Your art is currently a part of several exhibitions. What have those experiences been like? Which of your exhibit pieces are you most proud of?
Yes, I was very lucky to get into several exhibitions in the last few months. I’m very proud of all the pieces that were accepted, and very grateful to those that spent the time to look at my submissions.
In particular the Lemons & the Shoe painting that exhibited at the Royal Institute of Oil Painters recently. I was able to travel to London to attend the opening and was really overwhelmed by all the amazing artwork I saw and the experience (though perhaps had a few too many pints after).
How do you name your pieces? I especially love “Some of My Best Friends are Lemons.”
Ha! Thank you! I love naming things. I just look at it and most of the time some expression comes to mind that just seems to fit. Maybe the canvas has started talking to me.
Your site says you have new paintings each week through The Doorway Gallery. How do you find the time and discipline to put out new work every week?
It's really simple for me: the most important thing in my life is painting. It’s hard to describe the absolute certainty of feeling that I have for painting. It doesn’t matter what the outcome is, it’s not about finishing pieces, it’s about the act of painting. Of course, the magic of saying, "Look at that, it was there, and now it’s here, and I’ve done it!” is a drug that will always have me showing up the next day, again and again.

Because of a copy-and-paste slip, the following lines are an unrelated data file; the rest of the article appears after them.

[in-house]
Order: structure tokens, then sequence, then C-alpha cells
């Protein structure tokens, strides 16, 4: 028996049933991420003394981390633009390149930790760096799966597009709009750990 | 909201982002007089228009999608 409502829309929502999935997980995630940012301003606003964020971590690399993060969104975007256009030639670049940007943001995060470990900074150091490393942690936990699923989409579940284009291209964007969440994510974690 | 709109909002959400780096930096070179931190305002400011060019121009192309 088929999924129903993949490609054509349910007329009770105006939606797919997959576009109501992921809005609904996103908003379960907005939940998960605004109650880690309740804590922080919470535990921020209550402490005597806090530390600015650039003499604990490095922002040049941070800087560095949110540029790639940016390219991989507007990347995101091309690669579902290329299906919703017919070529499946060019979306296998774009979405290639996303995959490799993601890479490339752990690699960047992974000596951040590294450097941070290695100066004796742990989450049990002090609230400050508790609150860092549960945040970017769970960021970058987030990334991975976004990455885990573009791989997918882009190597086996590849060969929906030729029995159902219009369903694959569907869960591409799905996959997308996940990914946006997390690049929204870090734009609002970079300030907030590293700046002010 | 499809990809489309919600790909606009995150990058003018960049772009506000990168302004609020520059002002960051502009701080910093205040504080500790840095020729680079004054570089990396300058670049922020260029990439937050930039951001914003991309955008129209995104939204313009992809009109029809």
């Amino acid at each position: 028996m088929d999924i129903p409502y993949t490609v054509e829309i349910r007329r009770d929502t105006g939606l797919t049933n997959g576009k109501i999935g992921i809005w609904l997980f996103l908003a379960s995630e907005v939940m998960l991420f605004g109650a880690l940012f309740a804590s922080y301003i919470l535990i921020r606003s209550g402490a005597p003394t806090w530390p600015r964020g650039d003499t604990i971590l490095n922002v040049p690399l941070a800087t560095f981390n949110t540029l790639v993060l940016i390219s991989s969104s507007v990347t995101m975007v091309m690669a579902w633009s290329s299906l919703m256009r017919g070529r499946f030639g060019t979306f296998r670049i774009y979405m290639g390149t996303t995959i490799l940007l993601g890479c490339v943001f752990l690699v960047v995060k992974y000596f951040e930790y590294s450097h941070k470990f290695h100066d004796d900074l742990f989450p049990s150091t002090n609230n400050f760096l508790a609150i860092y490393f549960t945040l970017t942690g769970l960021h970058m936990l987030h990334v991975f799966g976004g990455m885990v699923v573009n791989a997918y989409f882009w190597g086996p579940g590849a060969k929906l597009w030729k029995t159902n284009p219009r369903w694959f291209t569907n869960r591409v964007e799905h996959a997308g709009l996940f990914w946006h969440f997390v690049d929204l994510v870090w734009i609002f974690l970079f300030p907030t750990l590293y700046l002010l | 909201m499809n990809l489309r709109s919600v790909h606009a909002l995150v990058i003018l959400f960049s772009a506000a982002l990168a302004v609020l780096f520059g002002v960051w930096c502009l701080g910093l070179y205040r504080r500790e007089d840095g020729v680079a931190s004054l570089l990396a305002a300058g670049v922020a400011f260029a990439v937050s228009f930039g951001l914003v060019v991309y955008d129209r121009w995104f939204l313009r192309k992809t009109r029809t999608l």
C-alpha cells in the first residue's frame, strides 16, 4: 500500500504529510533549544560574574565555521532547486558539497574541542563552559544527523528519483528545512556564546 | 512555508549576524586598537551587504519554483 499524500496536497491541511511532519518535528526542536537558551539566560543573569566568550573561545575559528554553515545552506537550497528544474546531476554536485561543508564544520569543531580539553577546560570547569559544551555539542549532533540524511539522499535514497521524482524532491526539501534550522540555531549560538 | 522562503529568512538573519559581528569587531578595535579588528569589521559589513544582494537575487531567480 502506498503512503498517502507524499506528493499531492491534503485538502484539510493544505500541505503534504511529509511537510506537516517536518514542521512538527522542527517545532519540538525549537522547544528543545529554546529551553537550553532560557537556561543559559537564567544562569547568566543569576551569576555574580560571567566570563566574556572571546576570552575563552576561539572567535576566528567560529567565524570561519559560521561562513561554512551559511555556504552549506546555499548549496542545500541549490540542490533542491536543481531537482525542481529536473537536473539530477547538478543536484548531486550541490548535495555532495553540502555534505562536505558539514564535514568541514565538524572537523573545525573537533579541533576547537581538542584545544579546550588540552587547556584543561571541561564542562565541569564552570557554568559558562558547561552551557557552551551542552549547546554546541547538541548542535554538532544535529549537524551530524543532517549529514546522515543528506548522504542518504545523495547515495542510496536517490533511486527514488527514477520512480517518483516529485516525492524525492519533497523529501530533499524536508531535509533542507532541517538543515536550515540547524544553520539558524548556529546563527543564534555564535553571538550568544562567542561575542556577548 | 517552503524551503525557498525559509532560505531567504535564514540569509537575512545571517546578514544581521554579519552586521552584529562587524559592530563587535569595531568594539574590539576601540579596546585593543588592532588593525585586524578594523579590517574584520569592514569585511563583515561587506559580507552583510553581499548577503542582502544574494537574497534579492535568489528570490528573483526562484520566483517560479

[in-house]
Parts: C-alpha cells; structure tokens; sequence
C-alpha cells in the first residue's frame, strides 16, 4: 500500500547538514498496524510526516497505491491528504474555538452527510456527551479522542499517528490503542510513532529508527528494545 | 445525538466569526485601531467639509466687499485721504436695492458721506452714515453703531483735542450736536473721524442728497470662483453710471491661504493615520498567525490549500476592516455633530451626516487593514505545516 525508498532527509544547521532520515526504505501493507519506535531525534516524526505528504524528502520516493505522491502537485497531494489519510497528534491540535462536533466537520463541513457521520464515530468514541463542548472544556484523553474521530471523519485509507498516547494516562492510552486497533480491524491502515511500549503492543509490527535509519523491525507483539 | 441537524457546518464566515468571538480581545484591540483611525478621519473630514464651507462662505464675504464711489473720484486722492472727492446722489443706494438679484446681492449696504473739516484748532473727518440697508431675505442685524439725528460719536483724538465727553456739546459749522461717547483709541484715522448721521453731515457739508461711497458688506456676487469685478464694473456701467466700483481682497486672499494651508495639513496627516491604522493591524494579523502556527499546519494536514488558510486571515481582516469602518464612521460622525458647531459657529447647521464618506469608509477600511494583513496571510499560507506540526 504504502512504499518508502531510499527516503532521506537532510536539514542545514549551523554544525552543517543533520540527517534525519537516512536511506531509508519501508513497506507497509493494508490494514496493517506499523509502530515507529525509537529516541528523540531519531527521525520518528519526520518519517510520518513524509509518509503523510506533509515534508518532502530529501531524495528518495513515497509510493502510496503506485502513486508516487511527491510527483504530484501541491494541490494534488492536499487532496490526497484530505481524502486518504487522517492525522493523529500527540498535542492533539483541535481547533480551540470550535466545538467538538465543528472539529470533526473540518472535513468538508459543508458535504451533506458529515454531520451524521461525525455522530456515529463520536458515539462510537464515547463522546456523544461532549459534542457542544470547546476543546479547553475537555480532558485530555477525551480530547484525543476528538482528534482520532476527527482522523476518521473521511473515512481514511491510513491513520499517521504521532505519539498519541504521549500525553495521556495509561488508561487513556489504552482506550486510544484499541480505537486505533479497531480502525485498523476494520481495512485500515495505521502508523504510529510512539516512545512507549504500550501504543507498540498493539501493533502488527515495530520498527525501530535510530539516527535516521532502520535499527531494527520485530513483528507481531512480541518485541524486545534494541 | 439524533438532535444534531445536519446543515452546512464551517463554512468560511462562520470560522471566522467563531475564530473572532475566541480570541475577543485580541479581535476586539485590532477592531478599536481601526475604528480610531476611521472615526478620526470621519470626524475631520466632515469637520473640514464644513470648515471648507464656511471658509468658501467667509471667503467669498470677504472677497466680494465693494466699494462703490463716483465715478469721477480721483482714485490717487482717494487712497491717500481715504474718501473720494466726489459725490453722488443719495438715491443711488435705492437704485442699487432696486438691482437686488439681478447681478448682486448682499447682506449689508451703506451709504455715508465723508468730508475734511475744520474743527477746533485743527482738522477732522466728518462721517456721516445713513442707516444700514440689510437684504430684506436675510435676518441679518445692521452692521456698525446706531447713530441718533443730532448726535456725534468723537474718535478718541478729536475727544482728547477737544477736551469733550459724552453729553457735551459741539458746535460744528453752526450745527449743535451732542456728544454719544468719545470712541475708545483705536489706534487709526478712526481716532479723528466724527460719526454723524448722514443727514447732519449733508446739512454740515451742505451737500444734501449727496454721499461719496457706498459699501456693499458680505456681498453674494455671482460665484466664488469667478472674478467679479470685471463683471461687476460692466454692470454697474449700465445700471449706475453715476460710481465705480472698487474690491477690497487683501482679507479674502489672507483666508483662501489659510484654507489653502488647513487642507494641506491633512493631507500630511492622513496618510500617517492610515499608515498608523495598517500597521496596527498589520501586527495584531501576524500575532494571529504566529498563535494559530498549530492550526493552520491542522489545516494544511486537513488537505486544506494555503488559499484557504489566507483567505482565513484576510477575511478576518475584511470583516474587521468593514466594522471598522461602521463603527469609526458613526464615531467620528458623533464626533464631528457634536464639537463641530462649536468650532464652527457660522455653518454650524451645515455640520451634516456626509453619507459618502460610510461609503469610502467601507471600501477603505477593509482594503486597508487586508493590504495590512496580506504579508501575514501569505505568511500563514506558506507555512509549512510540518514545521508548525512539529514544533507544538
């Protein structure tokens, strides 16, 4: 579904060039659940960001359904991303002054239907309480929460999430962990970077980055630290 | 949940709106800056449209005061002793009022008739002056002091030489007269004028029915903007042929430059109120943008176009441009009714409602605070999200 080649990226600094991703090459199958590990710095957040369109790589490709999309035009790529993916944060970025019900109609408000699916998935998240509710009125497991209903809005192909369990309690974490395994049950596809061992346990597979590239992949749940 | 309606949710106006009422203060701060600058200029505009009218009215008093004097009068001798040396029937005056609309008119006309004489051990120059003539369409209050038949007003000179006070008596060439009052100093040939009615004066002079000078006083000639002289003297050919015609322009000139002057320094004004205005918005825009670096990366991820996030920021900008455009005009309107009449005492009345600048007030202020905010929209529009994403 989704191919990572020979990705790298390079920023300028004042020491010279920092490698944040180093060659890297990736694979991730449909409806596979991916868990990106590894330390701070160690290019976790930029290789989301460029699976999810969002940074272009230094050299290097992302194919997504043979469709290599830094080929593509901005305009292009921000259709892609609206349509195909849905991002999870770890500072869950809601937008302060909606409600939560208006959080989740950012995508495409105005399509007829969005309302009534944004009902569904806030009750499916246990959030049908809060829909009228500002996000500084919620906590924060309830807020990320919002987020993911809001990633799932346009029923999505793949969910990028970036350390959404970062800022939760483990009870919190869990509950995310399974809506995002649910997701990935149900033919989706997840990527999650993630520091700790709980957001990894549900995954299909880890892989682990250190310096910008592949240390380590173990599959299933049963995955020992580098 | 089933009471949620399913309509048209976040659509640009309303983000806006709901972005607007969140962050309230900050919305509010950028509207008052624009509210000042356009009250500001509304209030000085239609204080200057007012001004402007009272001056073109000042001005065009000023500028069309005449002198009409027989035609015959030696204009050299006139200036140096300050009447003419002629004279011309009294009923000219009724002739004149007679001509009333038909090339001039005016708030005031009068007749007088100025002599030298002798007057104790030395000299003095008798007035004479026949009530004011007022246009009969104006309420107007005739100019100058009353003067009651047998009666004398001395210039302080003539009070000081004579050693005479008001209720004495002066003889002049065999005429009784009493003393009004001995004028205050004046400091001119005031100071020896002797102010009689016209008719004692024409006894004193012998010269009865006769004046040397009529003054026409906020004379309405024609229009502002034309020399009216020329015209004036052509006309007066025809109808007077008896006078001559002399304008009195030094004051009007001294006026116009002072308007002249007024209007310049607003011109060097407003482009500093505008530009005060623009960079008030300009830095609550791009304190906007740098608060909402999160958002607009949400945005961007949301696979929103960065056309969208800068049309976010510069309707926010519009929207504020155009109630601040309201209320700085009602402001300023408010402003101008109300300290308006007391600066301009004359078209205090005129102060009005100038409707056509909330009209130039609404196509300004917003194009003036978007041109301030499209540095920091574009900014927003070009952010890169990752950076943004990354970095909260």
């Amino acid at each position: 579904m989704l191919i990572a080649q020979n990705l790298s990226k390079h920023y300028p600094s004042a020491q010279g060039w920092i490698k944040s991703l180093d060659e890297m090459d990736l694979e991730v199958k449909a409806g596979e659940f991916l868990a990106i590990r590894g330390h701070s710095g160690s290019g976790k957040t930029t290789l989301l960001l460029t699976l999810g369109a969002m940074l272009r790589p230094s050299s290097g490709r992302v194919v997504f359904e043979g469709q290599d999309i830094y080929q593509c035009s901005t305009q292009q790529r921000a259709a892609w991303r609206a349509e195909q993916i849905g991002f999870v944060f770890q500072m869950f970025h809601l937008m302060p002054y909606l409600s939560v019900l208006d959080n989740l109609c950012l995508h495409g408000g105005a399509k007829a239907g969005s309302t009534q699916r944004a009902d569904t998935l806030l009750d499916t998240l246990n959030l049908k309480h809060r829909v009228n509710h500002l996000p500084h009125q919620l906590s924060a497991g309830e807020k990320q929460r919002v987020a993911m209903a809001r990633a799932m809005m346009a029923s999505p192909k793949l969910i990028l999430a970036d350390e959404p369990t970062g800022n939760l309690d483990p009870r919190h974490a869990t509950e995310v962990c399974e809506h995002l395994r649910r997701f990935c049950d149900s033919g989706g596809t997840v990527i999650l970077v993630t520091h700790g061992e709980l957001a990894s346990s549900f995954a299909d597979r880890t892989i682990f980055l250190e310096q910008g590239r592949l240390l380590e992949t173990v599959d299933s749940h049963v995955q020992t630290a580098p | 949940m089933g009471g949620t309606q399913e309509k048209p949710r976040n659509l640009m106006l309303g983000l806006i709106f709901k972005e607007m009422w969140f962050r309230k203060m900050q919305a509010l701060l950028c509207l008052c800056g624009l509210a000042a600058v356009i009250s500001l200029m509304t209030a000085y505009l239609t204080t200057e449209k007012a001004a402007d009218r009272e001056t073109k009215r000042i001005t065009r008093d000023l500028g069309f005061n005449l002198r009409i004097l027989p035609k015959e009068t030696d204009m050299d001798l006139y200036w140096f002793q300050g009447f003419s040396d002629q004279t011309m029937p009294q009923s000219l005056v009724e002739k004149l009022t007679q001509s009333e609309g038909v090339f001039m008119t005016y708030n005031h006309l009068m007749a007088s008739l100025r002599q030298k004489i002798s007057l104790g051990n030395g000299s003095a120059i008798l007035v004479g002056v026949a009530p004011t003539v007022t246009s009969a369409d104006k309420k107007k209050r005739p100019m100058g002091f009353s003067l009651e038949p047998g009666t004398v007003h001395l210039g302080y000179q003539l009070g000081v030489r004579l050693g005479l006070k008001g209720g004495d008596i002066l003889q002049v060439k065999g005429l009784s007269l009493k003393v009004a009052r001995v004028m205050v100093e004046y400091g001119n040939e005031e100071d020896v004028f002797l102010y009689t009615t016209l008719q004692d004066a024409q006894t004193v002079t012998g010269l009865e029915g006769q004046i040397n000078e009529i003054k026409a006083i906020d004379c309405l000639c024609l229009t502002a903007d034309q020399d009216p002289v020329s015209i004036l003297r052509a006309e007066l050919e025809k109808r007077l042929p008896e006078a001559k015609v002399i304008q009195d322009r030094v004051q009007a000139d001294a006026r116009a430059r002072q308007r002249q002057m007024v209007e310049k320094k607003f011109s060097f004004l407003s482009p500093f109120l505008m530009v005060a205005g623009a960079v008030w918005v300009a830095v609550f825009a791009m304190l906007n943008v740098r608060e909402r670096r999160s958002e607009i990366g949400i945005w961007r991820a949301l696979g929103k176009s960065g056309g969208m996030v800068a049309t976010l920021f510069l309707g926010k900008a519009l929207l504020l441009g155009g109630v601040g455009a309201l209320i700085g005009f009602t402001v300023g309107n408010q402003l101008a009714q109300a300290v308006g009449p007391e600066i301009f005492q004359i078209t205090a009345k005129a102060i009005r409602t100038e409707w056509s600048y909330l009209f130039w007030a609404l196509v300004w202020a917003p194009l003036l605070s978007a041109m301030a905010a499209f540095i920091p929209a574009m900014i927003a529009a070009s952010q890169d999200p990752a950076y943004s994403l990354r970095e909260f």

I have done a lot of different hobbies before (I have absolute notions, as they say), but luckily with painting it has always been crystal clear that this is what I must be doing.
When I am lucky enough to have that clear vision, everything else must move out of its way. So the question to me is the same as asking, “You eat a lot, where do you find the time and discipline?”
What’s the best compliment you’ve received about your art? What do you like best about your art?
A person recently said that one of my paintings reminded me of their mother who had passed away last year. That a painting of mine could be connected in that way is very special.
What do I like best about my art…that’s a great question. That it is evolving, that I can look back at old paintings and see the different choices I make now verse then. Progress is often what happens when I’m not paying attention.
What is your best bit of advice—whether for other artists or just for folks in general?
For artists: paint, paint, paint, and then paint some more. Or whichever craft you work in. I see a lot of recommendations that feels like Karate Kid. “If you want to paint, you must start drawing. Then only after years of drawing can you graduate to…black and white. Finally, you get to use color. Maybe only color swatches, just study it.”
Granted, I’m no teacher of art, but if this were the recommended path to me, I’d have never got into painting! I hated drawing! I painted first, and painting opened up a world to me. Now I love drawing, and I even love painting in black and white.
It’s like playing a sport. You start by playing it. Then you realize it might be handy if you added a few morning runs a week, or a certain work out at the gym. Eventually, you love those runs, because you feel it when you’re playing, you see how it’s making you a better player. I think painting is the same.